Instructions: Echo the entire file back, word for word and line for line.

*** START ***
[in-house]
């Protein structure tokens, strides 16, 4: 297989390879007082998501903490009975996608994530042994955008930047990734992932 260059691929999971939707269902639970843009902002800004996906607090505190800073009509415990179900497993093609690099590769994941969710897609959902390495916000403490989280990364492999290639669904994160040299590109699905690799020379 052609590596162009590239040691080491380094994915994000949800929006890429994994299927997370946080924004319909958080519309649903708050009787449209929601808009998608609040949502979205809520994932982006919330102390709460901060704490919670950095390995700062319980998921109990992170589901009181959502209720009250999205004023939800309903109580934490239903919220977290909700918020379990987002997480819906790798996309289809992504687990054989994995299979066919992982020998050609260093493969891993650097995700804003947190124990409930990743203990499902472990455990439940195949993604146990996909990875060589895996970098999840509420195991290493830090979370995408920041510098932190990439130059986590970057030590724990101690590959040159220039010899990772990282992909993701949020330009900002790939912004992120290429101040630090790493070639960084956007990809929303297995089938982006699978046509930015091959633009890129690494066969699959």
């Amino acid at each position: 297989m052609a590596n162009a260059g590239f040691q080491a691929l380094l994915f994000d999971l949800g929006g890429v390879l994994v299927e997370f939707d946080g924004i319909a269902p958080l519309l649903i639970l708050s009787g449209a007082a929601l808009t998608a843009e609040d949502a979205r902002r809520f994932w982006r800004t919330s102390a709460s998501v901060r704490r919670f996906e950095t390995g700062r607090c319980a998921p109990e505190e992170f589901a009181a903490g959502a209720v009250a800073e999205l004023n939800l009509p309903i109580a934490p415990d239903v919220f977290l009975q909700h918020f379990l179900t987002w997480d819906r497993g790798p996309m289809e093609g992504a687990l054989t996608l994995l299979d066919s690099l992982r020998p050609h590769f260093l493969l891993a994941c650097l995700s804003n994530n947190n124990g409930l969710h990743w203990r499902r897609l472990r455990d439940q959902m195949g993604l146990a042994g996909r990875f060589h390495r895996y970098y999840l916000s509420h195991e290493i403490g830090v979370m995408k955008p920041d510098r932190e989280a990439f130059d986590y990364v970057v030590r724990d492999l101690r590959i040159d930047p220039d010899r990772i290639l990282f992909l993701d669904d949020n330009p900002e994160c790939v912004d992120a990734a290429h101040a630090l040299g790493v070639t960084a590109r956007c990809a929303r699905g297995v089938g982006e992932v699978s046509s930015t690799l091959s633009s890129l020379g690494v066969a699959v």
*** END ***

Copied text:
[in-house]
């Protein structure tokens, strides 16, 4: 297989390879007082998501903490009975996608994530042994955008930047990734992932 260059691929999971939707269902639970843009902002800004996906607090505190800073009509415990179900497993093609690099590769994941969710897609959902390495916000403490989280990364492999290639669904994160040299590109699905690799020379 052609590596162009590239040691080491380094994915994000949800929006890429994994299927997370946080924004319909958080519309649903708050009787449209929601808009998608609040949502979205809520994932982006919330102390709460901060704490919670950095390995700062319980998921109990992170589901009181959502209720009250999205004023939800309903109580934490239903919220977290909700918020379990987002997480819906790798996309289809992504687990054989994995299979066919992982020998050609260093493969891993650097995700804003947190124990409930990743203990499902472990455990439940195949993604146990996909990875060589895996970098999840509420195991290493830090979370995408920041510098932190990439130059986590970057030590724990101690590959040159220039010899990772990282992909993701949020330009900002790939912004992120290429101040630090790493070639960084956007990809929303297995089938982006699978046509930015091959633009890129690494066969699959």
């Amino acid at each position: 297989m052609a590596n162009a260059g590239f040691q080491a691929l380094l994915f994000d999971l949800g929006g890429v390879l994994v299927e997370f939707d946080g924004i319909a269902p958080l519309l649903i639970l708050s009787g449209a007082a929601l808009t998608a843009e609040d949502a979205r902002r809520f994932w982006r800004t919330s102390a709460s998501v901060r704490r919670f996906e950095t390995g700062r607090c319980a998921p109990e505190e992170f589901a009181a903490g959502a209720v009250a800073e999205l004023n939800l009509p309903i109580a934490p415990d239903v919220f977290l009975q909700h918020f379990l179900t987002w997480d819906r497993g790798p996309m289809e093609g992504a687990l054989t996608l994995l299979d066919s690099l992982r020998p050609h590769f260093l493969l891993a994941c650097l995700s804003n994530n947190n124990g409930l969710h990743w203990r499902r897609l472990r455990d439940q959902m195949g993604l146990a042994g996909r990875f060589h390495r895996y970098y999840l916000s509420h195991e290493i403490g830090v979370m995408k955008p920041d510098r932190e989280a990439f130059d986590y990364v970057v030590r724990d492999l101690r590959i040159d930047p220039d010899r990772i290639l990282f992909l993701d669904d949020n330009p900002e994160c790939v912004d992120a990734a290429h101040a630090l040299g790493v070639t960084a590109r956007c990809a929303r699905g297995v089938g982006e992932v699978s046509s930015t690799l091959s633009s890129l020379g690494v066969a699959v």